>>I'm pretty sure that most Macs can read CD's burned in PC format (but certainly not the other way around).
tedster, it is true that Windows is not able to read Mac formatted disks. Nowadays, most Mac CD burning software will let you burn a hybrid CD that both Mac and Windows can read. This option is generally checked as default.
Both fashezee and bodine are correct. Macs support 31 caracters filenames since 1984, it supports up to 255 ones since Mac OS X. The problem is not that Macs does not support long filenames. The problem is its incompatibility with Joliet, which presents a mock filename to Windows users.
The current limits for filename length on the various file systems used by Macs and PCs are as follows:
FAT: 8 characters plus 3 characters (eg 'filename.ext')
VFAT: 255 characters plus 3 characters (eg 'longfilenamehere.ext')
NTFS: 255 characters plus essentially arbitrary number of characters so long as 255 characters (eg 'longfilenamehere.extension')
HFS: 31 characters with no extensions (eg 'longfilenamehere')
HFS+: 255 characters with no extensions (eg 'evenlongerfilenamehere')
First, Windows 95/98 and Windows NT/2000 appear to support long filenames on FAT volumes. They do this by using a short filename internally (in 8.3 format) and presenting the long filename, which is a mock filename stored within the file (Joliet). This longer string will get lost when the file is transported to another file system or accessed by any non-Windows OS, Unix included (as far as I know).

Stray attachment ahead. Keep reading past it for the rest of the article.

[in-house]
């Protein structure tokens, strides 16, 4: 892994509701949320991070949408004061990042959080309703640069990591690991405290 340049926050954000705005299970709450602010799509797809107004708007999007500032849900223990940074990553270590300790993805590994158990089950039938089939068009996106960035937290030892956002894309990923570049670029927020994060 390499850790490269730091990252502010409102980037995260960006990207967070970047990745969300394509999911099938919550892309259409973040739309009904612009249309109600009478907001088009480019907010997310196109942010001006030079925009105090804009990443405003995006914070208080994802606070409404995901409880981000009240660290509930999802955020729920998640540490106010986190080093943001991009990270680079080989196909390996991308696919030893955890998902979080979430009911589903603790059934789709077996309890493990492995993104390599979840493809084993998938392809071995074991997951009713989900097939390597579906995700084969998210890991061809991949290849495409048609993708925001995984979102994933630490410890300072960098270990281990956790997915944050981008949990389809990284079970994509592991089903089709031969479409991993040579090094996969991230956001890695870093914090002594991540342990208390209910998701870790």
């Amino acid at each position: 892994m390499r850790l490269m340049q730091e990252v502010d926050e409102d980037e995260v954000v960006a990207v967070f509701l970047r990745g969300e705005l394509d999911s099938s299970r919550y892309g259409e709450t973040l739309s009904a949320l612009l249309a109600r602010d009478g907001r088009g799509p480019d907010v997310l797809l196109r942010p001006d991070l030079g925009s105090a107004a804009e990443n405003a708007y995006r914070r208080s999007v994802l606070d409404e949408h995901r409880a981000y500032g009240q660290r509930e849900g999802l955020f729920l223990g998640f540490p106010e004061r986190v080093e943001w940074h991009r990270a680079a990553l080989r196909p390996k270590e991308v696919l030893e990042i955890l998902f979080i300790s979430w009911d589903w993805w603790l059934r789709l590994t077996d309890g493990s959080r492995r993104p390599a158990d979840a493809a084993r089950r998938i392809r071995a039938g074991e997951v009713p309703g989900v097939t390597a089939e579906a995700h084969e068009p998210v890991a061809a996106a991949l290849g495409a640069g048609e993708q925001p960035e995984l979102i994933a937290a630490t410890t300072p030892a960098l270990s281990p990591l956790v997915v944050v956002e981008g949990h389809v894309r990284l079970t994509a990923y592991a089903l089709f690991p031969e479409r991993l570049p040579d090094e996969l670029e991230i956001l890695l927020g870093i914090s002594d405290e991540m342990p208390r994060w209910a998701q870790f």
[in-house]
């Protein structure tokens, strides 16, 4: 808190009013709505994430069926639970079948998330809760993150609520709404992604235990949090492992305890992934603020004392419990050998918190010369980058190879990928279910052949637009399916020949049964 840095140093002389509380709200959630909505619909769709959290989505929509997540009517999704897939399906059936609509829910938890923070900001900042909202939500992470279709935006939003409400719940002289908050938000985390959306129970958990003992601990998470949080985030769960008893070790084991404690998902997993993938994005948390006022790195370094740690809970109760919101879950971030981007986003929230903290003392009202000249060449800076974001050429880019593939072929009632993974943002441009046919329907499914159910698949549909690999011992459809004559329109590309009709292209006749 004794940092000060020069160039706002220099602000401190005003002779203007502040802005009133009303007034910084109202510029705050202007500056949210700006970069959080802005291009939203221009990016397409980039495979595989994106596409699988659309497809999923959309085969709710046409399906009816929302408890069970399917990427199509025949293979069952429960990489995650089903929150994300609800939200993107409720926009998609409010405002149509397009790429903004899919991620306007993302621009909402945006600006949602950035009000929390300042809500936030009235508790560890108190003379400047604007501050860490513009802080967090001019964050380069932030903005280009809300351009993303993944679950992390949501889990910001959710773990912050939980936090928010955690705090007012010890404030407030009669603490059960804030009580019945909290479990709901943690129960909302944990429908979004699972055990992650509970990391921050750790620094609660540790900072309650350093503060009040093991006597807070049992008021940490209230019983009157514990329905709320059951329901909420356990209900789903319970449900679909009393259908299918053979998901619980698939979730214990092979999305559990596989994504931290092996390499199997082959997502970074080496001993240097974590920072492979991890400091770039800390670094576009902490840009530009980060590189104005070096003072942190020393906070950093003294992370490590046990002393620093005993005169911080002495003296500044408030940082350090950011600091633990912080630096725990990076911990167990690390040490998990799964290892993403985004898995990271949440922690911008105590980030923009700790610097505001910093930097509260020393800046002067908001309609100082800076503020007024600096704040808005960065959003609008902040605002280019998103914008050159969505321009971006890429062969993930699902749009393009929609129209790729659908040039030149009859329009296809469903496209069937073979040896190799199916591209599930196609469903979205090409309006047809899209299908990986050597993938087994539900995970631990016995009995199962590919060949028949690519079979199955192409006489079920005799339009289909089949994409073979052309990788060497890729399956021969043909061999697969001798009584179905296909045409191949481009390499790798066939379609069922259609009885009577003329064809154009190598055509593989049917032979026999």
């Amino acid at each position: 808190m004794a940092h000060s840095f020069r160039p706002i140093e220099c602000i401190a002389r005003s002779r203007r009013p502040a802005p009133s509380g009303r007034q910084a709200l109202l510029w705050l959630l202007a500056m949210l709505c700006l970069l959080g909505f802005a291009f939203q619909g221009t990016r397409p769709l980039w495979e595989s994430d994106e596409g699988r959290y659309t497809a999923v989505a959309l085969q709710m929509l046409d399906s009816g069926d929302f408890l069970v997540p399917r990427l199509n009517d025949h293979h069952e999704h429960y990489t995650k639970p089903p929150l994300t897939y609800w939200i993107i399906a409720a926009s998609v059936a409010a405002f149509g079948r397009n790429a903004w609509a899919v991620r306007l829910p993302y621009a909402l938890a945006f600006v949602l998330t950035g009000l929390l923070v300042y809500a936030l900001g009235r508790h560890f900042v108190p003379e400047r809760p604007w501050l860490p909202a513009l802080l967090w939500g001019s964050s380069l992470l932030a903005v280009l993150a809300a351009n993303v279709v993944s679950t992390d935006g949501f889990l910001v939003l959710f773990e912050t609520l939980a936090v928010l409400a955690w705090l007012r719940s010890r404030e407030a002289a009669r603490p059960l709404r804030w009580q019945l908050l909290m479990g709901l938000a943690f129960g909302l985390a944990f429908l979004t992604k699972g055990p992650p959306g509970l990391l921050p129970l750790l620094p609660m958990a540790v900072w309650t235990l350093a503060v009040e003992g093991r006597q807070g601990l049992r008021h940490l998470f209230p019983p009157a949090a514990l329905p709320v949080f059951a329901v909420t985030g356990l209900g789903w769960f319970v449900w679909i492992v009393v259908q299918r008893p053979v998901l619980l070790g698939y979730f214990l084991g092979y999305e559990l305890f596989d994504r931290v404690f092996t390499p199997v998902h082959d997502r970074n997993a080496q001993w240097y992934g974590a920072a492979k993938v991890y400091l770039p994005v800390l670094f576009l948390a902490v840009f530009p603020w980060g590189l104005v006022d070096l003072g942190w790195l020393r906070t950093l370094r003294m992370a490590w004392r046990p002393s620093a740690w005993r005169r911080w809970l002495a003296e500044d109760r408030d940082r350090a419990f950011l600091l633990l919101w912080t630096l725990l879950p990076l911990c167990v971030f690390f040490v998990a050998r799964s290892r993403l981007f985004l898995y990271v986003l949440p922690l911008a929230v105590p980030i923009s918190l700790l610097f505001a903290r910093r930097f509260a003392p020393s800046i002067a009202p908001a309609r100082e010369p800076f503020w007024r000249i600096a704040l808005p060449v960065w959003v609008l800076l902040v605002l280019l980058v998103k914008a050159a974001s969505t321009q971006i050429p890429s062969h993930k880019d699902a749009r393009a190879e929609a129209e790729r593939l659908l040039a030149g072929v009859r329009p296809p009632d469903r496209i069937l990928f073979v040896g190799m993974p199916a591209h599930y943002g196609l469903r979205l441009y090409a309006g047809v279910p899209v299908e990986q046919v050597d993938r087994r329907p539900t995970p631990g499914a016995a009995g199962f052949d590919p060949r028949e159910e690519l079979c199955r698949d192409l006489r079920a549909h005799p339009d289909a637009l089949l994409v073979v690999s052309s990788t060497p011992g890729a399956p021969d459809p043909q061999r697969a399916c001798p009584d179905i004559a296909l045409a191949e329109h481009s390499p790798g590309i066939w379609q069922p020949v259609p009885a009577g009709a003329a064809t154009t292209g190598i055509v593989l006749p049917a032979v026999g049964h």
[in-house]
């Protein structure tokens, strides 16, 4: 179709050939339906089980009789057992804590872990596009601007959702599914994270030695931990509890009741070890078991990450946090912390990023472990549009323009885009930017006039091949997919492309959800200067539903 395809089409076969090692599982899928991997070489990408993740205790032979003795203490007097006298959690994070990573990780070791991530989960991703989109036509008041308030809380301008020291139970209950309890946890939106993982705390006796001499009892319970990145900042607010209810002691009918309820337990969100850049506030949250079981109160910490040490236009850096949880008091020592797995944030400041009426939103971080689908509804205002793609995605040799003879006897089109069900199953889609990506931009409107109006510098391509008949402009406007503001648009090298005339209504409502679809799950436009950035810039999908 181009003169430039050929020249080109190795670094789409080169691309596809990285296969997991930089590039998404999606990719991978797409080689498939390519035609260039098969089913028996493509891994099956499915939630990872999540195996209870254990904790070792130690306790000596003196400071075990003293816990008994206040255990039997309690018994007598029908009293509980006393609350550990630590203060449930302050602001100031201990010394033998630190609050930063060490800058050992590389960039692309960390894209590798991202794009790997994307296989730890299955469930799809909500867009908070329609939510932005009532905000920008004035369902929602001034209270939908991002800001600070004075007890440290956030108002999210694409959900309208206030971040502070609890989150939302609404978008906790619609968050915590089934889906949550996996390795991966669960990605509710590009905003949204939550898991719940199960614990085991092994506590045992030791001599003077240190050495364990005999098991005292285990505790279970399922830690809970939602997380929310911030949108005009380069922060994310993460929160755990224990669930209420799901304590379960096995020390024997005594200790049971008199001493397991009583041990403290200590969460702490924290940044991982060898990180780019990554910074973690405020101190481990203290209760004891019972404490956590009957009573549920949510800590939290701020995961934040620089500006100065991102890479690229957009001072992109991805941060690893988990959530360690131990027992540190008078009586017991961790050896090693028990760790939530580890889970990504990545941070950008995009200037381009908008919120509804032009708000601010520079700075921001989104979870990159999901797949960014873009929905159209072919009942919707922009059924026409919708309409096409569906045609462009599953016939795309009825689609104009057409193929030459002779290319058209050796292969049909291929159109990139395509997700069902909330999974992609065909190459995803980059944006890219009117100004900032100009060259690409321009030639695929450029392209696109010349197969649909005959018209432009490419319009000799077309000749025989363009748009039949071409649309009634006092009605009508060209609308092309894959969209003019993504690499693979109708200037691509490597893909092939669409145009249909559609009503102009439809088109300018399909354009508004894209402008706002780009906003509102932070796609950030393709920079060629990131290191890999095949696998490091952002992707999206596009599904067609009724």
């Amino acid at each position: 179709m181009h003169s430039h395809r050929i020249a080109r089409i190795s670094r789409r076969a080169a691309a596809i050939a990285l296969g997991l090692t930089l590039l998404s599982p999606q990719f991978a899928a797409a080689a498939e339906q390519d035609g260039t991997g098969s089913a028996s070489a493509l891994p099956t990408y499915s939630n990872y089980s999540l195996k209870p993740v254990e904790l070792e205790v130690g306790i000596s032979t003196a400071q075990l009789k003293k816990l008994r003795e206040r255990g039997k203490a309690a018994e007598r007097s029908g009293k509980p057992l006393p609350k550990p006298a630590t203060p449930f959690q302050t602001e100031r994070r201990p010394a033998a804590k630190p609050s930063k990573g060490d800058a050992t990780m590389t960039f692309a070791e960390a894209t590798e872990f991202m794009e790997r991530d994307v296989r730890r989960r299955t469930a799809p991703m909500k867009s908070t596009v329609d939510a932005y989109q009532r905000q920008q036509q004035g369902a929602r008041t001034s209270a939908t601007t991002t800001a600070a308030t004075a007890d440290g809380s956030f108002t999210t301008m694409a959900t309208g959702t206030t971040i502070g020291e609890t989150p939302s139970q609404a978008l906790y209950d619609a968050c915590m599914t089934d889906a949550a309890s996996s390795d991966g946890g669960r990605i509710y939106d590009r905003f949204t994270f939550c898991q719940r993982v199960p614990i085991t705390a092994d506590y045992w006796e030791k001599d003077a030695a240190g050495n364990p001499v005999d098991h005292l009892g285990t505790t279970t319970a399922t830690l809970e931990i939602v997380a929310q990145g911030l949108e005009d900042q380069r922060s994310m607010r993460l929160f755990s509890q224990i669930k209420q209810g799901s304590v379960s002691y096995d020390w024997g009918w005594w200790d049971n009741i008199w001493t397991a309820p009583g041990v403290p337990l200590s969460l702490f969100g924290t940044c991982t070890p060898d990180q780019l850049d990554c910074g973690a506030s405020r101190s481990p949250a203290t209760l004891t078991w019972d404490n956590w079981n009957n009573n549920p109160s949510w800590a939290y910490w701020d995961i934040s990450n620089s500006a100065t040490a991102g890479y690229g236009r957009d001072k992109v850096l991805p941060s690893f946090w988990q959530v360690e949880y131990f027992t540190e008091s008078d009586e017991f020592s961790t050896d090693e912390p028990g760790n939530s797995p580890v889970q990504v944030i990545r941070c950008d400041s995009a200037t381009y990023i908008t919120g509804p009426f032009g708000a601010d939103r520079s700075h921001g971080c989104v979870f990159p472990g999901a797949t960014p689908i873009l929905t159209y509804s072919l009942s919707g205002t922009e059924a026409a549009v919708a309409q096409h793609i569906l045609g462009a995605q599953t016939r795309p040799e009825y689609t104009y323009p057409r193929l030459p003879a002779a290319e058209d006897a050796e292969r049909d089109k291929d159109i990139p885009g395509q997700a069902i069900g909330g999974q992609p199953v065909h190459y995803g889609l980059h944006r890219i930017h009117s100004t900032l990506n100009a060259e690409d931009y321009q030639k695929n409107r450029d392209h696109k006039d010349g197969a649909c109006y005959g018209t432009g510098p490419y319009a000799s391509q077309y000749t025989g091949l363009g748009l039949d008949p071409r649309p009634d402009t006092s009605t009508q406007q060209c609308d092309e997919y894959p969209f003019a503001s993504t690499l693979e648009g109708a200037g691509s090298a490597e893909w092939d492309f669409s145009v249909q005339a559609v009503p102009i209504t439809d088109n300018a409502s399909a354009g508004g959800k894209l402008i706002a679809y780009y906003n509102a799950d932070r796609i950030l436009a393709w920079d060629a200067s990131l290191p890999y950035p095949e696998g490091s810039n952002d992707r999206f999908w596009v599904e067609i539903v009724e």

Second, Windows 95/98 and Windows NT require the entire pathname of the file on VFAT and NTFS file systems (ie the full path to the file such as 'c:\directory\other_directory\another_directory\filename.ext') to be no greater than 255 characters. So, for example, a file with a 252-character name can't be stored anywhere but in the root directory (c:\) on a Windows box.
Third, although HFS+ supports 255 character filenames and Mac OS 9.0.x's also support such long filenames, the Finder in the Mac OS that present files only support the presentation of 31 character filenames. Mac OS X supports file-names up to 255 characters long on both HFS+ and NFS file systems.
So you are left with 2 options :
As fashezee suggest : 8.3 filenames will get a you a site open to almost any computer platform. (wich is the best option, but requires some work)
Burn the CD with software that allows you a hybrid format. Most Mac users do this. There are cheap or free utilities that will let you do that on Windows. Try 'Hybrid CD burner' on your favorite search engine...
Further reading :
<edit>fixed language bloopers. Thanks tedster!</edit>
[edited by: Macguru at 11:16 am (utc) on Sep. 2, 2002]